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Bank of New York Mellon v. Royal Highlands Street

United States District Court, D. Nevada

August 2, 2017

BANK OF NEW YORK MELLON, Plaintiff(s),
v.
ROYAL HIGHLANDS STREET AND LANDSCAPE MAINTENANCE CORPORATION, et al., Defendant(s).

          ORDER

         Presently before the court is defendant Royal Highlands Street and Landscape Maintenance Corporation's (“RHS”) motion to dismiss. (ECF No. 8). Plaintiff Bank of New York Mellon (“BNYM”) filed a response (ECF No. 12), and RHS filed a reply and errata (ECF Nos. 14, 15).

         I. Introduction

         At issue in this case are the disputed property interests in the wake of a February 13, 2013, nonjudicial HOA foreclosure sale of the real property at 11080 Kilkerran Court, Las Vegas, Nevada 89141. (ECF No. 1). Notably, BNYM initiated this case on August 22, 2016. (Id.).

         BNYM asserts four claims: (1) quiet title/declaratory judgment against all defendants; (2) breach of Nevada Revised Statutes (“NRS”) § 116.1113 against RHS and Alessi & Koenig, LLC (“Alessi”); (3) wrongful foreclosure against RHS and Alessi; and (4) injunctive relief against SFR. (Id.).

         II. Legal Standard

         The court may dismiss a plaintiff's complaint for “failure to state a claim upon which relief can be granted.” Fed.R.Civ.P. 12(b)(6). A properly pled complaint must provide “[a] short and plain statement of the claim showing that the pleader is entitled to relief.” Fed.R.Civ.P. 8(a)(2). Although rule 8 does not require detailed factual allegations, it does require more than labels and conclusions. Bell Atl. Corp. v. Twombly, 550 U.S. 544, 555 (2007). Furthermore, a formulaic recitation of the elements of a cause of action will not suffice. Ashcroft v. Iqbal, 556 U.S. 662, 677 (2009) (citation omitted). Rule 8 does not unlock the doors of discovery for a plaintiff armed with nothing more than conclusions. Id. at 678-79.

         To survive a motion to dismiss, a complaint must contain sufficient factual matter to “state a claim to relief that is plausible on its face.” Id. A claim has facial plausibility when the plaintiff pleads factual content that allows the court to draw the reasonable inference that the defendant is liable for the misconduct alleged. Id. When a complaint pleads facts that are merely consistent with a defendant's liability, and shows only a mere possibility of entitlement, the complaint does not meet the requirements to show plausibility of entitlement to relief. Id.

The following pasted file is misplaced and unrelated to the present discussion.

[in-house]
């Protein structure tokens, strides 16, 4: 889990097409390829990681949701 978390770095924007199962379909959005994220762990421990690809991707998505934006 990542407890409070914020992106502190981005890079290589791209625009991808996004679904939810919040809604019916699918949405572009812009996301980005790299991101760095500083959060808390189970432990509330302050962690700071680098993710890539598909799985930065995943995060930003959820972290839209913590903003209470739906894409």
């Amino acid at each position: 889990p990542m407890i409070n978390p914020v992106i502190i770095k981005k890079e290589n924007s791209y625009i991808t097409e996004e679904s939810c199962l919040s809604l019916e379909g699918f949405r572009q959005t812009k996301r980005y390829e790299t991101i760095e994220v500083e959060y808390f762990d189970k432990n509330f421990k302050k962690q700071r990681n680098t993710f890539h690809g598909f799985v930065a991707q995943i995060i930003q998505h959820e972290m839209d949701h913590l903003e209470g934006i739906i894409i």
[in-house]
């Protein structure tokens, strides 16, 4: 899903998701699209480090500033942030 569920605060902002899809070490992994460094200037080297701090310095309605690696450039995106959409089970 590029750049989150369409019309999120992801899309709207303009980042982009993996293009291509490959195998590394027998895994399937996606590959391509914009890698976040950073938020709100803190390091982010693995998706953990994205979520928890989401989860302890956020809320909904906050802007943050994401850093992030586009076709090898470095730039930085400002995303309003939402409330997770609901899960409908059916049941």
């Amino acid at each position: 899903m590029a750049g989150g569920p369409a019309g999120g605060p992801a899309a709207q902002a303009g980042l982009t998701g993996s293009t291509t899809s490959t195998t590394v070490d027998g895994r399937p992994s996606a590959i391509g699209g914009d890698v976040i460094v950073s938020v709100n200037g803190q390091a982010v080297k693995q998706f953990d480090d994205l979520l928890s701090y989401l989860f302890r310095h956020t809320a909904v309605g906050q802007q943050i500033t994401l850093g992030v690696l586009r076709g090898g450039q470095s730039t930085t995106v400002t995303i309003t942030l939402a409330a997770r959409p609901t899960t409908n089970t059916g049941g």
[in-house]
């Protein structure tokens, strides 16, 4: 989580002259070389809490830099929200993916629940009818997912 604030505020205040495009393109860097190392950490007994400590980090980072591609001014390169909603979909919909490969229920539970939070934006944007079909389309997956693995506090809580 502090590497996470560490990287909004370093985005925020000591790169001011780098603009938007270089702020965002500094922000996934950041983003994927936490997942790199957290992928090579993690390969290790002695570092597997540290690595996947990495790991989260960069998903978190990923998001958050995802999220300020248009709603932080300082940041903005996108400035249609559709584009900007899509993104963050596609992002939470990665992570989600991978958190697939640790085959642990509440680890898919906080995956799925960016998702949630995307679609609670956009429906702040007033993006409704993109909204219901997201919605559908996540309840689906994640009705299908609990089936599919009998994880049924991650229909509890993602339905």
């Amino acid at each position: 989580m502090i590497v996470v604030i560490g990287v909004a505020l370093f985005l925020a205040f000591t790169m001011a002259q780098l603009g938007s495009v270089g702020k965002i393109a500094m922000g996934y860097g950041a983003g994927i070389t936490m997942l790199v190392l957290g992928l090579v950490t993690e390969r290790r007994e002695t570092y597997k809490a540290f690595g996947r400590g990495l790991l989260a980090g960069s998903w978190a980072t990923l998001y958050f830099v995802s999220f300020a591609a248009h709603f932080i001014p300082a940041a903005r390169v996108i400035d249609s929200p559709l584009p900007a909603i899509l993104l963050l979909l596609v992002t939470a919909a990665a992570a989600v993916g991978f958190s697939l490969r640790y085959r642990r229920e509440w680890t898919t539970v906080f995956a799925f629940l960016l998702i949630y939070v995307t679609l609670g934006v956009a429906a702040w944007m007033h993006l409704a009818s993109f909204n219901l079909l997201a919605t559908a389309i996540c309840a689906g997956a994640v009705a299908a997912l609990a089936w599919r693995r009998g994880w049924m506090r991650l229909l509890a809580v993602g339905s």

In Iqbal, the Supreme Court clarified the two-step approach district courts are to apply when considering a motion to dismiss. Id. First, the court must accept as true all of the allegations contained in a complaint. However, this requirement is inapplicable to legal conclusions. Id. Second, only a complaint that states a plausible claim for relief survives a motion to dismiss. Id. at 678. Where the complaint does not permit the court to infer more than the mere possibility of misconduct, the complaint has “alleged - but not shown - that the pleader is entitled to relief.” Id. at 679. When the allegations in a complaint have not crossed the line from conceivable to plausible, plaintiff's claim must be dismissed. Twombly, 550 U.S. at 570.

         The Ninth Circuit addressed post-Iqbal pleading standards in Starr v. Baca, 652 F.3d 1202, 1216 (9th Cir. 2011). The Starr court held:

First, to be entitled to the presumption of truth, allegations in a complaint or counterclaim may not simply recite the elements of a cause of action, but must contain sufficient allegations of underlying facts to give fair notice and to enable the opposing party to defend itself effectively. Second, the factual allegations that are taken as true must plausibly suggest an entitlement to relief, such that it is not unfair to require the opposing party to be subjected to the expense of discovery and continued litigation.

Id.

         III. Discussion

         A. Statute of limitations

         Over three years have elapsed between the contested foreclosure sale and the initiation of this action. (ECF No. 1). Thus, plaintiff's claims under NRS 116.1113 and wrongful foreclosure are time barred and will be dismissed with prejudice. Bank of Am., N.A. v. Bar Arbor Glen at Providence Homeowners Ass'n, No. 2:16-cv-253-JCM-GWF, 2017 WL 1550226, at *4 (D. Nev. ...


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